How COP26 Climate Pledges Compare in Run-up to Earth Day
Ahead of the Leaders Summit on Climate hosted by President Biden on April 22-23 this week – during which the US is expected to set an example by announcing its 2030 emission target – BloombergNEF’s (BNEF) published the How COP26 Climate Pledges Compare in Run-up to Earth Day report today. The report compares G20 country climate commitments with the aim of bringing clarity to various methods, structures and baselines that countries are using for their respective pledges.
Please find the executive summary of the report below.
How COP26 Climate Pledges Compare in Run-up to Earth Day – Executive Summary:
- Based on the change in absolute volumes of emissions 2010-30, the U.K., EU and Brazil have the most ambitious 2030 targets. All three parties’ pledges would also see them doing their part to limit global warming to 1.5 degrees Celsius – one of the goals of the Paris Agreement.
- In contrast, developing countries – notably Turkey, India and China – could meet their 2030 NDC targets while increasing their emissions substantially. And because they are such major emitters, their contributions would assure that G-20 emissions overall rise by more than half.
- Emerging economies like India and China often peg their targets to emissions per unit of GDP (‘emission intensity’). This goal type can promote decarbonization, while allowing for economic growth. On this basis, the U.K. and EU still take the top two spots. China finishes 7th and India 11th – higher than the ranking based on absolute volumes. However, their intensity targets are not aggressive enough to ensure a global temperature increase of less than 2 degrees.
- Governments tend to set emissions per capita goals if they expect significant population growth. Today, India has lowest per capita emissions while major fossil-fuel producers and consumers Canada, Australia and Saudi Arabia are at the high end. On a per capita basis, all but five of the G-20 countries’ goals would result in lower emissions. But only the U.K. reaches a level below 3.5 metric tons per person – our estimate for the level required for a 1.5-degree target. India remains at the lower end and would be aligned with a 2-degree target using this metric.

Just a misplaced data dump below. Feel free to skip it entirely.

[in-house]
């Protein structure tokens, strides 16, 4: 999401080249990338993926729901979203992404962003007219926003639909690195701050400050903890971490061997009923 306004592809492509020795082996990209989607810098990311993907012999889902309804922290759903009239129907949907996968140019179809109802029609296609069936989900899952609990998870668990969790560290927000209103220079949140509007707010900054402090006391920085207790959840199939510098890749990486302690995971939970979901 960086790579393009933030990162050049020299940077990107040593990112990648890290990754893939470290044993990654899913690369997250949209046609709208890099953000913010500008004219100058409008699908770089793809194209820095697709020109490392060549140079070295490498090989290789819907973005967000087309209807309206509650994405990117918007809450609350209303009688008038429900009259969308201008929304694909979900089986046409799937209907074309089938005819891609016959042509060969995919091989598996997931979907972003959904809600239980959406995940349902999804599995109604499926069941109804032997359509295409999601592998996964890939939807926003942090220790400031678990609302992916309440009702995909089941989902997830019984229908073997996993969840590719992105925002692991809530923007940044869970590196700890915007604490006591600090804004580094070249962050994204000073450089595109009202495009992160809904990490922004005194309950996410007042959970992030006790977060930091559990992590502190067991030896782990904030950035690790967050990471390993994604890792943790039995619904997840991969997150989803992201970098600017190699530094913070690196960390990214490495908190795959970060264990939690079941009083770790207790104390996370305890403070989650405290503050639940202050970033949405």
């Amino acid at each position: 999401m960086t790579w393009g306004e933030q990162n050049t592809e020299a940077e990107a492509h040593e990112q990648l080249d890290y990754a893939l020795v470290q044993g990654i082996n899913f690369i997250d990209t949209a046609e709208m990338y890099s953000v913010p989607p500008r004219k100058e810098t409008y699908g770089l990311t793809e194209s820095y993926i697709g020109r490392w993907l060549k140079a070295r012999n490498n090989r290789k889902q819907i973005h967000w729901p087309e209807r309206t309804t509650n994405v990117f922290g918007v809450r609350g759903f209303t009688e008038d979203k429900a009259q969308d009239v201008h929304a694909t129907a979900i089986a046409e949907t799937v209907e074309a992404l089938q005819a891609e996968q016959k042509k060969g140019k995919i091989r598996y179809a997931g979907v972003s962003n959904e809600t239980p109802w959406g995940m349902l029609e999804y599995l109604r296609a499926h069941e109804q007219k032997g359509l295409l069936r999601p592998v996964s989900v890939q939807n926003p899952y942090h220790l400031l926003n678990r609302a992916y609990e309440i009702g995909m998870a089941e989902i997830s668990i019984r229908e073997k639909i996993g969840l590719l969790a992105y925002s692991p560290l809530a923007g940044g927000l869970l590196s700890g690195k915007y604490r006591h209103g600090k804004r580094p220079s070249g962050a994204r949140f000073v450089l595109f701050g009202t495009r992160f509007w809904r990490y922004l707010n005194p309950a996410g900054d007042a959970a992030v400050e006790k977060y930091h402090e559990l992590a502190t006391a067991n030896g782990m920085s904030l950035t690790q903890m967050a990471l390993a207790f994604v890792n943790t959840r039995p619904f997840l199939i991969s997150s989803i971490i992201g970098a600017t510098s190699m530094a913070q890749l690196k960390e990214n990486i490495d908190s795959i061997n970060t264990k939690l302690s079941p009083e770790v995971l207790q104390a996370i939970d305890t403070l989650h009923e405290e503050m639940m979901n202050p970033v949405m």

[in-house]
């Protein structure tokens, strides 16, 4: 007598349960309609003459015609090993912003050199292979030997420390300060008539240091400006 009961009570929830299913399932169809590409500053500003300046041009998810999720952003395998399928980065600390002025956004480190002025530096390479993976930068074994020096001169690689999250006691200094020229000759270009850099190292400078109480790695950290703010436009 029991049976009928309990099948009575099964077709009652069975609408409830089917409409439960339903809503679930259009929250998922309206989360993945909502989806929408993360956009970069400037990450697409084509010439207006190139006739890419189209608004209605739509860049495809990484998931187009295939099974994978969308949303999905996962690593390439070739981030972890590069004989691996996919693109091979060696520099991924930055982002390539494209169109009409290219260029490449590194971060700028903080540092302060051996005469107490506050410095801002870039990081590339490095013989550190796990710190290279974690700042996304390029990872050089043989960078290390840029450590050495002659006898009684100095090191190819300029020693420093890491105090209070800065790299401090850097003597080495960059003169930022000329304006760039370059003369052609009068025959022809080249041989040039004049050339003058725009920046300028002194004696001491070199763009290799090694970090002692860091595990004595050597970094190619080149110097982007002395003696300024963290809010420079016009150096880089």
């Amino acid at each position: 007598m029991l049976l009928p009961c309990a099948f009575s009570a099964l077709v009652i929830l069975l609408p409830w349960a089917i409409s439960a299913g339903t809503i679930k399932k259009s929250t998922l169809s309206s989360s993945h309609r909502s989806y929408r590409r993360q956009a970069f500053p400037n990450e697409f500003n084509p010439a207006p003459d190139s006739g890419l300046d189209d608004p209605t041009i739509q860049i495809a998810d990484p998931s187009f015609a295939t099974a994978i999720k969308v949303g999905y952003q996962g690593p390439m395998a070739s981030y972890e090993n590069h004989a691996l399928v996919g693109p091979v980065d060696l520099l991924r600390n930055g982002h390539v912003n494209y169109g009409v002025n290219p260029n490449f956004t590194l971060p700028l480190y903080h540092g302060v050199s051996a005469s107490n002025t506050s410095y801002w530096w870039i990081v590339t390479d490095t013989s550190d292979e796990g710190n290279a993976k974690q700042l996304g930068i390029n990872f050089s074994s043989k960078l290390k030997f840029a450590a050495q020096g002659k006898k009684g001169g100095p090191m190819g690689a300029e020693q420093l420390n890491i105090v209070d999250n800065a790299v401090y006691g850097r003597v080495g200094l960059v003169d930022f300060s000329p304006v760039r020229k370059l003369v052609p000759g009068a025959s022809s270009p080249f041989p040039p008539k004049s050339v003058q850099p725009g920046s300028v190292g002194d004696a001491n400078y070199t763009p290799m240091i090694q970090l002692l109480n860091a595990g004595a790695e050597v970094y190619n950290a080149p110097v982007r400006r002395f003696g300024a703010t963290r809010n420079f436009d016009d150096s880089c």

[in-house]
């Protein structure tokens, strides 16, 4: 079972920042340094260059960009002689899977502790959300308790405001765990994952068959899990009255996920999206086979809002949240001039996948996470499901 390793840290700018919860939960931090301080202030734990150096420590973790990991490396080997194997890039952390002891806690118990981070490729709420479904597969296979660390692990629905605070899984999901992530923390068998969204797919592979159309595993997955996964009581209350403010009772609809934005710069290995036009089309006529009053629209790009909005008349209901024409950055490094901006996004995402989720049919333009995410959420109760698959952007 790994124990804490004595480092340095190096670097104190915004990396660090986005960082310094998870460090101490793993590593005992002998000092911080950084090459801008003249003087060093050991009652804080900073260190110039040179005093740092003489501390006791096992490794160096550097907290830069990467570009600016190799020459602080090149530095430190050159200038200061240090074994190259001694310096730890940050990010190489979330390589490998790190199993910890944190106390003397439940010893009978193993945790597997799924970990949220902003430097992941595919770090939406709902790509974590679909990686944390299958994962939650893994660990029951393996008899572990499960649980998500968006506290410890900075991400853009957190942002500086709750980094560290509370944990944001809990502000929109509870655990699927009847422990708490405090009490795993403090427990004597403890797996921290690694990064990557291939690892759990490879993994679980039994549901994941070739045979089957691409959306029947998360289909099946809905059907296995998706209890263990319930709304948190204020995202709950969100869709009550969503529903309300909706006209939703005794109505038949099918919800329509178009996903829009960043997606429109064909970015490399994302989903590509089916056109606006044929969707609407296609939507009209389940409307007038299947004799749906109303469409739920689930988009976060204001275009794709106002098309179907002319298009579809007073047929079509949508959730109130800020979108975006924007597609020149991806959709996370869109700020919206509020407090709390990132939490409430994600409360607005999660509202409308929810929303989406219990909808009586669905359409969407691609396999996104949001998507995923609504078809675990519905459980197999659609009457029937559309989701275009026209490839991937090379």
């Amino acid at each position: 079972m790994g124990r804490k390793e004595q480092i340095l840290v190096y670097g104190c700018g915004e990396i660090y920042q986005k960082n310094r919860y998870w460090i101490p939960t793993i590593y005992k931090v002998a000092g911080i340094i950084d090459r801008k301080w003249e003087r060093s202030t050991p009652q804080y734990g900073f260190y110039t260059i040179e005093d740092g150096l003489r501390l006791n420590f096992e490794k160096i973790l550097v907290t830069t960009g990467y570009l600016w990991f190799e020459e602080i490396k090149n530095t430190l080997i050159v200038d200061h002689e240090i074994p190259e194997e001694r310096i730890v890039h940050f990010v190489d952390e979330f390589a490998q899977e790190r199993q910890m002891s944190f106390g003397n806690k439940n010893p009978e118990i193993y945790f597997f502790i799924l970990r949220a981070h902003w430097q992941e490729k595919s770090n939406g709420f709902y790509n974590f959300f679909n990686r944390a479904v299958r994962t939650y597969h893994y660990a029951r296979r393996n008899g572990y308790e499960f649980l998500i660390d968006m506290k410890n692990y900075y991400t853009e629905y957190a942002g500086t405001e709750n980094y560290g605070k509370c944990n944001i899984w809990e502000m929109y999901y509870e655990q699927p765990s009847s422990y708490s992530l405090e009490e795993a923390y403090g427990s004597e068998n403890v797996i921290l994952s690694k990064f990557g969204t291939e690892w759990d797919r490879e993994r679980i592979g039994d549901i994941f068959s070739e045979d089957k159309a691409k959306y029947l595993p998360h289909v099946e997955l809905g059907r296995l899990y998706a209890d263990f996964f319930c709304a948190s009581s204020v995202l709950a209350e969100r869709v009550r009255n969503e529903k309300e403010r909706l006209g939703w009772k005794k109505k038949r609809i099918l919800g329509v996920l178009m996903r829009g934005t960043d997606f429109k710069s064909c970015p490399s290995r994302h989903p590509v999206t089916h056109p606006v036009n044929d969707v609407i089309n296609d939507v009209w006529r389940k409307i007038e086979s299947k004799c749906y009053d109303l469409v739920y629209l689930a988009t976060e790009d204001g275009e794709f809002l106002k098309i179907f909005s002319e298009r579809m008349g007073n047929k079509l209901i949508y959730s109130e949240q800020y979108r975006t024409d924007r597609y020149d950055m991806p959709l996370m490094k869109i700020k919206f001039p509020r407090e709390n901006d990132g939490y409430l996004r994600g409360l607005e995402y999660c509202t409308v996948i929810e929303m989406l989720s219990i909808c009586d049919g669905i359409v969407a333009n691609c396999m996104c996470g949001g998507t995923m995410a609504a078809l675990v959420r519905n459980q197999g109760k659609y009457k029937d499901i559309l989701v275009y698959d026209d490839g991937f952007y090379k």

- The fourth way of setting an NDC and gauging its ambition involves measuring the gap between emissions if the target is met and what emissions would have been absent a target. We refer to this metric as the ‘gap to business-as-usual (BAU) scenario’.
- We calculated countries’ BAU emissions using estimates for GDP and population forecasts, and trends in energy consumption and emissions. The 2030 estimate was then compared with emissions if a country’s NDC target was achieved. Based on this, only the EU-27 would be aligned with a 2-degree scenario as its target requires significant abatement. For seven G-20 nations, including China and India, emissions under their 2030 targets would be higher than BAU – ie, their goals incentivize no abatement.
- In an effort to unify clashing methodologies, BNEF has created aggregate country scores. Under our basic methodology, a country earns five points if it is expected to contribute its share toward achieving a 1.5-degree scenario under any of the four measurement methodologies, creating a maximum of 20 points per country. Parties received three points under any methodology where they met a 2-degree threshold. Slightly ambitious goals received one point while unambitious pledges got zero.
- Based on this blended system, the EU-27 and the U.K top the list for 2030. If a new U.S. pledge only aligns with the trajectory of its 2025 target, it will be well behind its European peers. It could close the gap only with a goal at the upper bound of what it reportedly is considering (eg, 53% or so).
- China and India may could find themselves under pressure in coming days as their pledges can only be regarded as ambitious under the criteria they set for themselves.
- In separate previous research, BNEF found that the EU nations and the U.K. have implemented the strongest domestic decarbonization policies to make good on their international pledges. But they will require further domestic policies to meet their targets and achieve deep decarbonization.
- Others, notably Brazil, Australia and the U.S., face significant gaps between their climate ambitions and the level of domestic policies they have legislated and implemented.